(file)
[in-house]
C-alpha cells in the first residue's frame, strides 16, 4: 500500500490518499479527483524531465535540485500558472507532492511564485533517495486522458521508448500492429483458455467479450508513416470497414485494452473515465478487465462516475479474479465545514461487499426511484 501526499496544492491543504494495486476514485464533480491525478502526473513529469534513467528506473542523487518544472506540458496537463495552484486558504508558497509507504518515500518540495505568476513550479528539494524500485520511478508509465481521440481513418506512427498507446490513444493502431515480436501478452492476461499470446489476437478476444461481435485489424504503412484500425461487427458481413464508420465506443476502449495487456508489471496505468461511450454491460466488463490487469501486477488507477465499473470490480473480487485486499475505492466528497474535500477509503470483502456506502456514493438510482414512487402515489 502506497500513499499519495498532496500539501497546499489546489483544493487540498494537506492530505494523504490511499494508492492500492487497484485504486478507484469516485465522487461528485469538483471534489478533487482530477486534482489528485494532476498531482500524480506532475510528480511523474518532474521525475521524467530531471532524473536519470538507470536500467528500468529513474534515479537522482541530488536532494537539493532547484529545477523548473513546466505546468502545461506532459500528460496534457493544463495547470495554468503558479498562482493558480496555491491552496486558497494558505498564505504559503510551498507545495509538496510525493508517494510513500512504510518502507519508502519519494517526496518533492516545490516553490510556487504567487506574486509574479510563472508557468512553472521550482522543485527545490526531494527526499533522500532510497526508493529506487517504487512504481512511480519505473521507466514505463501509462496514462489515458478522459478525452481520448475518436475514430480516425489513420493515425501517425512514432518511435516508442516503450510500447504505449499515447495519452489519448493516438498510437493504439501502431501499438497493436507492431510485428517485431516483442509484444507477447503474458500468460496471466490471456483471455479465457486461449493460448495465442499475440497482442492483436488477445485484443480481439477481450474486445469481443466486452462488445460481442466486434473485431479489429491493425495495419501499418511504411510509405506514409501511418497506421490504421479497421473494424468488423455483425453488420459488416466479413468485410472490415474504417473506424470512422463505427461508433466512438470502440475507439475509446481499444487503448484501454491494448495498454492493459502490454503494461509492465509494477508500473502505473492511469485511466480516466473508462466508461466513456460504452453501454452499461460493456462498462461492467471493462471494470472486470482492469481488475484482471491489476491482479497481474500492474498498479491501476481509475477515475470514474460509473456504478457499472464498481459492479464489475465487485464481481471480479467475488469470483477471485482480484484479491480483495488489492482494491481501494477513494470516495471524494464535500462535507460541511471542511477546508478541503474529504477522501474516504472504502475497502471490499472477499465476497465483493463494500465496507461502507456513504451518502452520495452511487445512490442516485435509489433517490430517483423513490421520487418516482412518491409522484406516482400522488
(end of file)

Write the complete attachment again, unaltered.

[in-house]
C-alpha cells in the first residue's frame, strides 16, 4: 500500500490518499479527483524531465535540485500558472507532492511564485533517495486522458521508448500492429483458455467479450508513416470497414485494452473515465478487465462516475479474479465545514461487499426511484 501526499496544492491543504494495486476514485464533480491525478502526473513529469534513467528506473542523487518544472506540458496537463495552484486558504508558497509507504518515500518540495505568476513550479528539494524500485520511478508509465481521440481513418506512427498507446490513444493502431515480436501478452492476461499470446489476437478476444461481435485489424504503412484500425461487427458481413464508420465506443476502449495487456508489471496505468461511450454491460466488463490487469501486477488507477465499473470490480473480487485486499475505492466528497474535500477509503470483502456506502456514493438510482414512487402515489 502506497500513499499519495498532496500539501497546499489546489483544493487540498494537506492530505494523504490511499494508492492500492487497484485504486478507484469516485465522487461528485469538483471534489478533487482530477486534482489528485494532476498531482500524480506532475510528480511523474518532474521525475521524467530531471532524473536519470538507470536500467528500468529513474534515479537522482541530488536532494537539493532547484529545477523548473513546466505546468502545461506532459500528460496534457493544463495547470495554468503558479498562482493558480496555491491552496486558497494558505498564505504559503510551498507545495509538496510525493508517494510513500512504510518502507519508502519519494517526496518533492516545490516553490510556487504567487506574486509574479510563472508557468512553472521550482522543485527545490526531494527526499533522500532510497526508493529506487517504487512504481512511480519505473521507466514505463501509462496514462489515458478522459478525452481520448475518436475514430480516425489513420493515425501517425512514432518511435516508442516503450510500447504505449499515447495519452489519448493516438498510437493504439501502431501499438497493436507492431510485428517485431516483442509484444507477447503474458500468460496471466490471456483471455479465457486461449493460448495465442499475440497482442492483436488477445485484443480481439477481450474486445469481443466486452462488445460481442466486434473485431479489429491493425495495419501499418511504411510509405506514409501511418497506421490504421479497421473494424468488423455483425453488420459488416466479413468485410472490415474504417473506424470512422463505427461508433466512438470502440475507439475509446481499444487503448484501454491494448495498454492493459502490454503494461509492465509494477508500473502505473492511469485511466480516466473508462466508461466513456460504452453501454452499461460493456462498462461492467471493462471494470472486470482492469481488475484482471491489476491482479497481474500492474498498479491501476481509475477515475470514474460509473456504478457499472464498481459492479464489475465487485464481481471480479467475488469470483477471485482480484484479491480483495488489492482494491481501494477513494470516495471524494464535500462535507460541511471542511477546508478541503474529504477522501474516504472504502475497502471490499472477499465476497465483493463494500465496507461502507456513504451518502452520495452511487445512490442516485435509489433517490430517483423513490421520487418516482412518491409522484406516482400522488